*Don’t forget to check out any agent you query on the bewares, recommendations and background checks section of Absolute Write or on Querytracker, or the various other sites of a similar nature to make sure the agent is legit. 
**this is so not an in depth analysis of established vs. new agents 
***See Kate Hart’s super awesome post on her personal blog about questions to ask during “The Call.”
Kaitlin Ward

Kaitlin Ward is the author of Bleeding Earth, Adaptive Books 2016, and The Farm, coming 2017 from Scholastic.

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  1. Great post. I've been querying my first book, but only with agents that I'd like to work with. It's been fascinating to find out which ones have requested fulls. I'm hoping that one of them will take me on, but if not, I at least know who to approach first next time I sub.

  2. Ooooh, nice Kaitlin. This is on my mind right now and you make great points.
    I think the personality thing is really relevant. For me, it's not necessarily that the person does something icky online or in the tweetisphere (though that would definitely take them off the list).
    I think you get a sense of people from their blogs, and sometimes you get the sense you might not gel with a particular agent. Not that they're offensive in some way, but maybe just not your thing.

  3. I've been through the query/submission process mill before, and the majority of those submissions were snail mail, as the agents or editors preferred. Now, nearly a year later, I'm finding the opposite--out of 16 agents on my list, only 1 requires snail mail. Hallelujah! Especially in the full-request stage . . .

    I do pay attention to personality during the research stage, but it's based mostly how they come across on their blog or in interviews.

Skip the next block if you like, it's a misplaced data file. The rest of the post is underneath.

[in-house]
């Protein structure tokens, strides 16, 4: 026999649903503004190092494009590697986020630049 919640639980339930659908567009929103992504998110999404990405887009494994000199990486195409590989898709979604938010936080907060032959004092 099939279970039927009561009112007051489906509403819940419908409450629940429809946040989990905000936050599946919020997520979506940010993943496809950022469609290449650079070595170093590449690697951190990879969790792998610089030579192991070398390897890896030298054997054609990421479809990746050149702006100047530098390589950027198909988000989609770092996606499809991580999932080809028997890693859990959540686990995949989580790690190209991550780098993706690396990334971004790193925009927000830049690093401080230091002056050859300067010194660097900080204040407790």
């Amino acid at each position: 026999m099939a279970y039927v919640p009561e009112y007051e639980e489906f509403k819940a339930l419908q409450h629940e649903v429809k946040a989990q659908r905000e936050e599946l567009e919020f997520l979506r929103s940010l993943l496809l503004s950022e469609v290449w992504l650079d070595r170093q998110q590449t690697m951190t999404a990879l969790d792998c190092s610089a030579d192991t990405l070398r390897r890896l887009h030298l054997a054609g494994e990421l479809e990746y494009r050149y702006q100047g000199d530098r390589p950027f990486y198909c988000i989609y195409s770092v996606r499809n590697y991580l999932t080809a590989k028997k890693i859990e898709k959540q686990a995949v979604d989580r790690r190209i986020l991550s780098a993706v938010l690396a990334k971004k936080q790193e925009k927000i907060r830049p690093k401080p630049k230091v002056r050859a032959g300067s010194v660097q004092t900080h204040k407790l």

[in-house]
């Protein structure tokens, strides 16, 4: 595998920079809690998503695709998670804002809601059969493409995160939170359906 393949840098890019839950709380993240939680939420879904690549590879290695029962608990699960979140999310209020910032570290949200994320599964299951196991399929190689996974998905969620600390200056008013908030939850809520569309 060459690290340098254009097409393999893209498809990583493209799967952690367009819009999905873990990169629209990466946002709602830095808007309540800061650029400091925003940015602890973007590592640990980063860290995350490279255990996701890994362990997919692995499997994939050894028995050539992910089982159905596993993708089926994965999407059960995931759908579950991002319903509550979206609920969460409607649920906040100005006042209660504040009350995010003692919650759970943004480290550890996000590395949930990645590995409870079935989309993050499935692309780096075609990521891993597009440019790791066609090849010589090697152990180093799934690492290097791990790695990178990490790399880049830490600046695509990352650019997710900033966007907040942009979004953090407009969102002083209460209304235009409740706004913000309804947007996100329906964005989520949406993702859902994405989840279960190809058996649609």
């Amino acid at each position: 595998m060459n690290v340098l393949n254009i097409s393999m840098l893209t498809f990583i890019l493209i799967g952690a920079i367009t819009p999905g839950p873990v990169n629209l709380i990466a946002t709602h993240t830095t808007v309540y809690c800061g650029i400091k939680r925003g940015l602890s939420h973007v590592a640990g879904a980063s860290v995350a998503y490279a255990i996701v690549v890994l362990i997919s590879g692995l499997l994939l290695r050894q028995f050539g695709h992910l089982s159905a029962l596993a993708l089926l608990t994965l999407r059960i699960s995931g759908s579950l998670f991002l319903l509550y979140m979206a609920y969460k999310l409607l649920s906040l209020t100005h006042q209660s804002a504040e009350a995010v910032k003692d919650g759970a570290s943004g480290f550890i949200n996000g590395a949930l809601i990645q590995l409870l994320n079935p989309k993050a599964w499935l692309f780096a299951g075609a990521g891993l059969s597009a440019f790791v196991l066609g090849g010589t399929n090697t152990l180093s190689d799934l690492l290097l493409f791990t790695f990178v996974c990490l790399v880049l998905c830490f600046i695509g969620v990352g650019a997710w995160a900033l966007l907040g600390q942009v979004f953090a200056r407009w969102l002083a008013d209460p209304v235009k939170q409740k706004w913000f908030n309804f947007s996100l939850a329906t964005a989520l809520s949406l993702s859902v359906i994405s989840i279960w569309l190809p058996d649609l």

There is only one agent that I crossed off the list based on his behavior at a conference, where he was screaming into a cellphone in the quiet corner I'd found for myself. I had no idea, of course, whether his attitude came from long frustration with the person on the other end of the call, but I wouldn't want to work with someone like that.

  4. Lots to think about here.

    Querying's a necessary pain ... but I think I'd put the "personality" thing at the top of the list.

    Hey, when you get an agent, you have to work with them to sell your work. If they make you sick to your stomach or make you snarl every time you think of him/her, you only add to the pain.

    This is one of the reason why pitching at a conference is so valuable.

  5. For me, the last point is the most important. I can't necessarily tell much about the agent from interviews and web sites, but if I see them routinely behaving badly (in my opinion) on blogs/twitter/whatever, then I know they may not be for me.

    The flipside is also true. A while back an agent opened up a post on their blog inviting debate about one of their policies, and I strapped on my brave boots and said what I thought: that the current policy was a big turn-off and made me think less of the agent as a professional. The debate ended up being amazing, and the agent was gracious toward both sides, and ended up changing said policy to reflect it. Now that agent is at the absolute top of my list, because wow, how amazing is that? To open yourself up for criticism and respond in such a professional way?

  6. Aw, thanks for the link to me! :)

  7. Great post, Kaitlin! And Meagan, that's a really interesting story. How cool that she opened it up like that and took those comments to heart!

  8. This was an extremely helpful article. Thank you, thank you, thank you. I'll have to remember to check this post out when I get around to querying.

  9. Thank you for the informative and interesting post! I'll definitely keep these tips in mind.


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Item Reviewed: How To Choose An Agent Rating: 5 Reviewed By: Kaitlin Ward